The Hokies made the biggest opening splash (a 17-10 win over preseason No. 10 North Carolina) before losing four straight games against Power Five Conference teams and wound up firing head coach Justin Fuente after a 5-5 start.

Maryland became the hot team by going 4-0 in September before allowing 51 points on Oct. 1, which started a slide of six losses in their next seven games. Even with defensive issues early (allowing an average of 39 points in their first four ACC games), Virginia was able to start 6-2, and was in control of their path to the Coastal Division title as late as November 20.

Naturally, the Cavaliers finished with an 0-4 thud, Virginia Tech split its two games under interim coach J.C. Price and Maryland beat Rutgers on the final day of the regular season to punch its first postseason ticket in five years. On the suddenly fired-up coaching carousel, the Hokies hired Penn State defensive coordinator Brent Pry while Virginia hired Clemson offensive coordinator Tony Elliott to replace the surprisingly departed Bronco Mendenhall.

But regardless of what happens in December (Maryland meets Virginia Tech in the Pinstripe Bowl and Virginia plays SMU in the Fenway Bowl), Navy owns the best finish to the season by beating Army as the two schools are now 4-4 over the last eight years of the series.

Even Stevens, indeed.

— Dave Preston

College Park’s ‘what if’

Not many who cover Maryland men’s basketball were surprised that this was the final season for head coach Mark Turgeon, but most (myself included) were shocked at the timing. Eight games (25%) into the season? Three weeks removed from being in the Top 25? Six months after signing a contract extension? The parting of the ways Dec. 3 sets in motion several months of intrigue surrounding the next hire, as well as arguing among many the Terps’ pecking order in the Big Ten and nationally.

Maryland hired Turgeon to guide the program in 2011 with the hopes that the up-and-coming coach (four straight NCAA appearances at football school Texas A&M and a Sweet Sixteen previously at mid-major Wichita State) would return things to the golden era of 1994-2004 that saw the Terps make nine trips to the ACC Semifinals (plus the 2004 ACC Championship) and seven trips to the second weekend of the NCAA Tournament (including the 2001 National Championship). Never mind that Maryland had made just one trip to Saturday in the ACC’s (2009) and no appearances in the Sweet Sixteen since winning the ACC Tournament in overtime over Duke that March Sunday to qualify for what would be a school-record 11th straight NCAA Tournament appearance.

Nine complete years under Turgeon saw three conference tournament semifinal appearances (2013 in the ACC, 2015-16 in the Big Ten) and one Sweet Sixteen (2016), plus multiple March meltdowns (3-6 in the Big Ten Tournament, 5-5 in the NCAA’s). While technically an improvement over the last seven years of Hall of Famer Gary Williams, that’s not good enough for a school accustomed to the rare air of 1994-2004.

There will always be the “what if?” of March 2020, when the program tied for the conference regular season championship only to see COVID-19 wipe out March Madness. Unfortunately, the “what if?” was drowned out by the “why not?” by a fan base that expects more.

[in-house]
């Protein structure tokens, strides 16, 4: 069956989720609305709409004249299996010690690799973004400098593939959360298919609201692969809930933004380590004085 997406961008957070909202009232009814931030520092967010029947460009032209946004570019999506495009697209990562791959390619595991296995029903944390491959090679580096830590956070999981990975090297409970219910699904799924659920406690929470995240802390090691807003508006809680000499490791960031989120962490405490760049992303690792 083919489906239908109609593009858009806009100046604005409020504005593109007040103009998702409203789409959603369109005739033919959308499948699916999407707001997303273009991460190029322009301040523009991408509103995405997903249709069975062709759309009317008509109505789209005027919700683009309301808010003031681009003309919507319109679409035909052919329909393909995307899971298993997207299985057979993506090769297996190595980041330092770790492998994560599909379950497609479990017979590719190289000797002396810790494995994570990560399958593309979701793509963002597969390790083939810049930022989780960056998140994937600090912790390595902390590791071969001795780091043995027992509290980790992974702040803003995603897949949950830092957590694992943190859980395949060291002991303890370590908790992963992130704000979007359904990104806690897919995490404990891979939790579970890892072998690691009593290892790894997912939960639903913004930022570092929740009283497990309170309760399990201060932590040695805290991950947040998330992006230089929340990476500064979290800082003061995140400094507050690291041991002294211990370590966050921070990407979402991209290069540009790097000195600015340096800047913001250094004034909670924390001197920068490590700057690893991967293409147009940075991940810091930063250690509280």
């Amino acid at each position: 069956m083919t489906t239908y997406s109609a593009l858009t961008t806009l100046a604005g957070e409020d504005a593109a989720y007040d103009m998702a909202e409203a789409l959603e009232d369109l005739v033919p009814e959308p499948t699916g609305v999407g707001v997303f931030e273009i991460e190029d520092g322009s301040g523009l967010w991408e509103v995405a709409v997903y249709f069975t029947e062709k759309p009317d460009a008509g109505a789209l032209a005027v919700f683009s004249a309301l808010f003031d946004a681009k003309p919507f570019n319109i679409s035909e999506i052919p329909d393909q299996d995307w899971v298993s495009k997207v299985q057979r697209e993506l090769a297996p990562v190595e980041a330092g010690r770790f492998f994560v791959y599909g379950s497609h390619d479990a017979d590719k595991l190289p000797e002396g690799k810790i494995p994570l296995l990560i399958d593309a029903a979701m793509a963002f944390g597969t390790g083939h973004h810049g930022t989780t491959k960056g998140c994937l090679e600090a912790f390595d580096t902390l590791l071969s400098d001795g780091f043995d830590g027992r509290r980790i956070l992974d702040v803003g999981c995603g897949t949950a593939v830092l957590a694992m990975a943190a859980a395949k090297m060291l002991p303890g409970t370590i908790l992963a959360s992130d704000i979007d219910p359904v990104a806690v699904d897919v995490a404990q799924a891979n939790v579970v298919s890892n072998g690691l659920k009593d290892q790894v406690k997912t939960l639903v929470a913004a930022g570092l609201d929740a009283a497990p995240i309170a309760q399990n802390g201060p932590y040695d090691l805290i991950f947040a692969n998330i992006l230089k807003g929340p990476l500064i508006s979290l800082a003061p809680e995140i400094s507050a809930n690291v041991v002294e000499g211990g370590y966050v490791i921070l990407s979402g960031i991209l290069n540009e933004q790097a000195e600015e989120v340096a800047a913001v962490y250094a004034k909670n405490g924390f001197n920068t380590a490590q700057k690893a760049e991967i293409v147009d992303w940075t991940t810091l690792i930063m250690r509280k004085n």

And unfortunately for the players who are still on the roster, Turgeon and the athletics administration elected to move down the road of “not here.”

— Dave Preston

VCU derailed by COVID

On March 20, the NCAA announced that the men’s basketball first round tournament game between 7-seed Oregon and 10-seed VCU in Indianapolis was declared a no-contest due to multiple positive COVID-19 tests within the Rams program. This would end up being the NCAA Tournament’s only cancellation due to COVID-19.

The Rams received multiple positive tests within the 48 hours leading up to the game. The team flew home late Saturday night, with those who tested positive traveling separately.

It was a devastating blow to a VCU Rams team that was coming off a 19-7 regular season and a 74-65 loss to St. Bonaventure in the Atlantic 10 title game. The Rams were led by eventual NBA first round pick Bones Hyland, who was also the Atlantic 10 player of the year.

In a season like no other college basketball has ever seen, the Rams had no COVID-related pauses in their own program the entire season prior to the NCAA Tournament, while many of their Atlantic 10 rivals had to go on pause for weeks at a time that ended up either canceling or rescheduling games.

— Scott Jackson

Athletes’ mental health

This wasn’t necessarily a D.C. sports story but it certainly effects area athletes of all ages and disciplines.

At a time when mental health became a crucial topic in America amid a global pandemic that isolated millions, some of the biggest names in sports demonstrated the importance of prioritizing one’s “mentals” (to quote the great philosopher Marshawn Lynch).

The highlight was Simone Biles, who opted out of multiple Olympic gymnastics competitions during the 2020 Summer Games. Before that, Naomi Osaka withdrew from the French Open and avoided the stress and anxiety of dealing with the media.

NFL receiver Calvin Ridley took time off during the season to focus on his mental health, just one of several NFL players to work to remove the stigma surrounding the need to get help when struggling and taking the necessary time to do so.

If 2021 taught us anything valuable — and 2020, for that matter — it’s that it’s ok to not be ok. Athletes were at the forefront of that lesson.

 Rob Woodfork

Editor’s note: The National Suicide Prevention Lifeline is available 24 hours a day in English and Spanish. (800) 273-8255